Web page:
Claire Sams's research while affiliated with Milton Keynes College and other places

Publications (7)

Article
It is often claimed that working and talking with partners while carrying out maths activities is beneficial to students’ learning and the development of their mathematical understanding. However, observational research has shown that primary school children often do not work productively in group-based classroom activities, with the implication th...
Article
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In this paper, we describe an innovative approach to promoting effective classroom-based groupwork and the development of children's speaking and listening at Key Stage 1. This approach, known as Thinking Together, was initially developed for use with Key Stage 2 children. The work reported here explains how this approach has now been applied to th...
Article
Full-text available
Sociocultural researchers have claimed that students' learning of science is a discursive process, with scientific concepts and ways of reasoning being learned through engagement in practical enquiry and social interaction as well as individualized activity. It is also often claimed that interacting with partners while carrying out scientific inves...
Article
This article describes the outcomes of recent research on children's talk while engaged in joint literacy activities in primary school (Year 5). The research is based on a conception of talk as a tool for ‘thinking together’, with computer software being treated as a resource for organising and focusing children's involvement in collaborative activ...
Article
At the heart of these 12 lesson plans is the 'talk box'. Teachers take what is in the box and by following the book's guidelines, can structure children's talk so that they share information, articulate ideas, reason and negotiate. Lessons cover: Whole class and small group work that is built around specific learning bjectives and the NLS; Cross-cu...

Citations

... Several studies have highlighted how children first learn to argue with others through interactions with their parents (Hay and Ross 1982;Stein and Albro 2001;Tesla and Dunn 1992) and other siblings (Eisenberg 1992;Perlmann and Ross 1997;Ross et al. 2006). Later, when children enter school, they are offered many opportunities to engage in argumentative discussions and learn how to resolve disputes with their peers (Orsolini 1993;Mercer and Sams 2006). ...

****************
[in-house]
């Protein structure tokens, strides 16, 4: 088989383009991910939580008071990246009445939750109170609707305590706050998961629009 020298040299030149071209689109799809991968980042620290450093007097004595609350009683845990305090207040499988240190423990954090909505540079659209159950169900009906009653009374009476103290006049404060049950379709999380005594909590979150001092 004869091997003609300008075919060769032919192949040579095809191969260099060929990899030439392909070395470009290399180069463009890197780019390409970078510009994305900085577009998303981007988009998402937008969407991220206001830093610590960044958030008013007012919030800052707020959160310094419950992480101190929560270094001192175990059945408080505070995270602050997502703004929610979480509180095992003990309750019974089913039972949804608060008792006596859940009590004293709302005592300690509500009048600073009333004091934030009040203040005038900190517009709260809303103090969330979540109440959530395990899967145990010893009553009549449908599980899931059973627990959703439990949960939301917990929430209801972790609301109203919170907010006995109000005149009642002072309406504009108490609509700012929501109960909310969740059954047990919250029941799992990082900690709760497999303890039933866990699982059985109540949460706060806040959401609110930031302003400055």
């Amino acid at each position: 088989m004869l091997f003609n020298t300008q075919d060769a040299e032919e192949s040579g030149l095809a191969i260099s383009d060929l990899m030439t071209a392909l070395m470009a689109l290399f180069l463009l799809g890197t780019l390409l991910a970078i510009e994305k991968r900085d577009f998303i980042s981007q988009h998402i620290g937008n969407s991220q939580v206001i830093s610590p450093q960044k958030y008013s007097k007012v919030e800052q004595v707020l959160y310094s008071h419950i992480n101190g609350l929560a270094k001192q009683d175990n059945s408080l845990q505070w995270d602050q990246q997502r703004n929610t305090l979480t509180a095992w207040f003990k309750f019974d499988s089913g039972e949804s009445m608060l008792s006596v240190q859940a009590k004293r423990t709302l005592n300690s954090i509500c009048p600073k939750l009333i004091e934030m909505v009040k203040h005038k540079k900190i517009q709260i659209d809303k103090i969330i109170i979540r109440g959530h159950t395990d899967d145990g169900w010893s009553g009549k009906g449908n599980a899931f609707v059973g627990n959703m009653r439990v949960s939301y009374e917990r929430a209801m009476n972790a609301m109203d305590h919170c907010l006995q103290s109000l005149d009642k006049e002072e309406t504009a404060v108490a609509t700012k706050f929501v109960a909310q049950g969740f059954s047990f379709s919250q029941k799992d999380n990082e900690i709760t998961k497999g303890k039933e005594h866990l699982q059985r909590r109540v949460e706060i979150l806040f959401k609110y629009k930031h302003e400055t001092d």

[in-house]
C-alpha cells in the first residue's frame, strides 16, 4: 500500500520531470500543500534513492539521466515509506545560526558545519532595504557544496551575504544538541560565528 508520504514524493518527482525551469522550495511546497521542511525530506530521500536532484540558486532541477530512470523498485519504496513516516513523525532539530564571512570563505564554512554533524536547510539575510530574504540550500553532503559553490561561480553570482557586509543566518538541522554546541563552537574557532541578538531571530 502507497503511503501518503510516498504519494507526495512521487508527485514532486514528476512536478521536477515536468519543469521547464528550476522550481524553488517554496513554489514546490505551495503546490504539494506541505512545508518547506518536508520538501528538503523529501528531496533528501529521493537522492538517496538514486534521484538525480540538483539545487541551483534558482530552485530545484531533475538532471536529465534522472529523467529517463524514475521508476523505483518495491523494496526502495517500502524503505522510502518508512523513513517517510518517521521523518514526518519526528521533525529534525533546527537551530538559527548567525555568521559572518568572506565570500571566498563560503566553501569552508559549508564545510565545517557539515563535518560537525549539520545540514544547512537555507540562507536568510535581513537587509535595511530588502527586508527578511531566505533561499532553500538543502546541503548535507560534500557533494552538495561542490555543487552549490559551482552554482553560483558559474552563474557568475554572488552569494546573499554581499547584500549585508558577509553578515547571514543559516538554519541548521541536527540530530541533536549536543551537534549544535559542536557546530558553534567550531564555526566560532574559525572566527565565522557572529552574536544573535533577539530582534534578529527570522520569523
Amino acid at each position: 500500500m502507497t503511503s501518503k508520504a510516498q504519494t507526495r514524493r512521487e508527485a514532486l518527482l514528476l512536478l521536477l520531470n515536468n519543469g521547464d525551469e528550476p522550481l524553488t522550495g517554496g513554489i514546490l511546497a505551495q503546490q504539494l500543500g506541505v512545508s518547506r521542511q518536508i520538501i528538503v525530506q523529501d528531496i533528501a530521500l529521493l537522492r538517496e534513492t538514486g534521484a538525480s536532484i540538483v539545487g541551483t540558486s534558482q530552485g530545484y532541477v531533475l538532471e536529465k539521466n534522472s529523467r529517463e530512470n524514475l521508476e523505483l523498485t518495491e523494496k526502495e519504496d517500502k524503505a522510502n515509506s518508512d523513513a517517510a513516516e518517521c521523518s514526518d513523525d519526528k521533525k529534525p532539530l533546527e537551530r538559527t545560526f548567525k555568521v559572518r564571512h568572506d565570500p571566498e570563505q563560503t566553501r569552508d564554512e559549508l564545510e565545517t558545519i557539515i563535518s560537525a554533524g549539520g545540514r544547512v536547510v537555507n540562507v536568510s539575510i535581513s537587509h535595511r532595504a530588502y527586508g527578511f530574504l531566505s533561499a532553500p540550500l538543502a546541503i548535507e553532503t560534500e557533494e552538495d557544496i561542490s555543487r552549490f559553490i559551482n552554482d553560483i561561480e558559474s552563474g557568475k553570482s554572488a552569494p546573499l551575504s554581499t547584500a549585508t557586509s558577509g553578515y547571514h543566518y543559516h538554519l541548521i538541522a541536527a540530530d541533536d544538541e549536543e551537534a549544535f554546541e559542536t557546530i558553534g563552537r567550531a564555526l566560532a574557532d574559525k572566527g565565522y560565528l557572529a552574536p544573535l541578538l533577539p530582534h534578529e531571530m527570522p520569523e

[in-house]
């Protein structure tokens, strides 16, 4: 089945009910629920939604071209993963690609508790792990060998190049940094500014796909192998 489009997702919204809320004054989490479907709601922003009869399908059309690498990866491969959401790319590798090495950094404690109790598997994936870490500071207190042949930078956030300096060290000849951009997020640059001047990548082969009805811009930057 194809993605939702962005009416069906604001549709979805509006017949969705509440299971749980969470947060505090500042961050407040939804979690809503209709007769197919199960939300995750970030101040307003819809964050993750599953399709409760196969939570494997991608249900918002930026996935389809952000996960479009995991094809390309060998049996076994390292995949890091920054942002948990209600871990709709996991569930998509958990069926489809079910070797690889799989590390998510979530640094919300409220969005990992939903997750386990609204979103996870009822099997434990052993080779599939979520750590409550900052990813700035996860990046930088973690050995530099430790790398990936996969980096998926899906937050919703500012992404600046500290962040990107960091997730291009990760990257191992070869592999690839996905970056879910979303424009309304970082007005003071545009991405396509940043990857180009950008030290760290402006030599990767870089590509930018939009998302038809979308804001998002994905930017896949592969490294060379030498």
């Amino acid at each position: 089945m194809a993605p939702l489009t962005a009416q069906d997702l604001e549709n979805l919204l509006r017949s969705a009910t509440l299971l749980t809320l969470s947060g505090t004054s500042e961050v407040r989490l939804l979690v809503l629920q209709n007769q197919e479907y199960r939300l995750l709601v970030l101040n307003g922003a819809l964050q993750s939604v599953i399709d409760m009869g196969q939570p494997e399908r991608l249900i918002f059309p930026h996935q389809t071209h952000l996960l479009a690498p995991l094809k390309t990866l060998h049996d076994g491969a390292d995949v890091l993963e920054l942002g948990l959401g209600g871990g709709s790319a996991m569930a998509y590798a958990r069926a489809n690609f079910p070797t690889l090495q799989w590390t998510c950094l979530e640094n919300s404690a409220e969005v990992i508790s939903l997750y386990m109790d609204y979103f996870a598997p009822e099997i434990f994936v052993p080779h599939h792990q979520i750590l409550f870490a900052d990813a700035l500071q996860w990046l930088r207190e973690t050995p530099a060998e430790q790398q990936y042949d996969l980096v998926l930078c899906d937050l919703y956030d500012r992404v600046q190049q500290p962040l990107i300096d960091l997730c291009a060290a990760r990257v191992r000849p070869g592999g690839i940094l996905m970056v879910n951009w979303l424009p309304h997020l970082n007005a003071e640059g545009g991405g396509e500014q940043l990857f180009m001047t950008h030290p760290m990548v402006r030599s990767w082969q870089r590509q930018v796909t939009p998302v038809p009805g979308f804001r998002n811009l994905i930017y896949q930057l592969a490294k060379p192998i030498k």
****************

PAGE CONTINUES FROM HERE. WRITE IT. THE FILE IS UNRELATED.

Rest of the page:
... The theme of taking into account the views of others appears across several studies (Charitonos,2015;Davidsen & Vanderlinde,2016;Pifarré & Staarman, 2011). Many studies note how digital technologies can enhance productive classroom dialogue via the externalization of ideas that can be visualized on a screen (Mercer et al., 2003). The easy manipulation of technology facilitates learners' collaborative talk since it provides learners with additional channels to talk, for example the instant messaging option. ...
... Ma¨a¨tta¨and Ja¨rvela¨ (2013) found from their participatory project that 'young children expressed greater confidence in learning situations when they were involved in child-teacher-task interactions' (Dawes and Sams 2004;Usher 2008). Involving children and adolescents in their learning assists them in determining their needs and increases their confidence to help ensure that they are able to live the lives they want (p. ...
... Moreover, during the negotiation process, students can develop their thinking disposition, skills and knowledge collaboratively. Mercer et al. (2004) investigated British primary students studying in groups during scientific inquiry activities and found that communication during cooperative group work scaffolds the development of students' reasoning skills. However, the results of this study revealed that the effects of multiple perspectives and student negotiation might not be as significant as previously thought. ...
... Moreover, there is a solid body of empirical evidence underpinning the contribution of student talk to problem solving and collaboration in cooperative groups. Studies spanning many years have highlighted the value of Exploratory talk in particular-that is, talk where "ideas are explicitly debated, requests for challenges are made, and alternative suggestions are offered" (Littleton et al., 2005, p. 5), for developing important cognitive and communicative capacities transferable beyond the immediate task (e.g., Dawes, 2004;Littleton et al., 2005). Littleton et al.'s intervention where young children (5-7 year olds) completed a series of 'Talk box' lessons designed to teach collaborative talk skills for working in cooperative groups, identified that children generated and implemented 'ground rules' for group talk, which fostered learning environments that were inclusive, positive and supportive. ...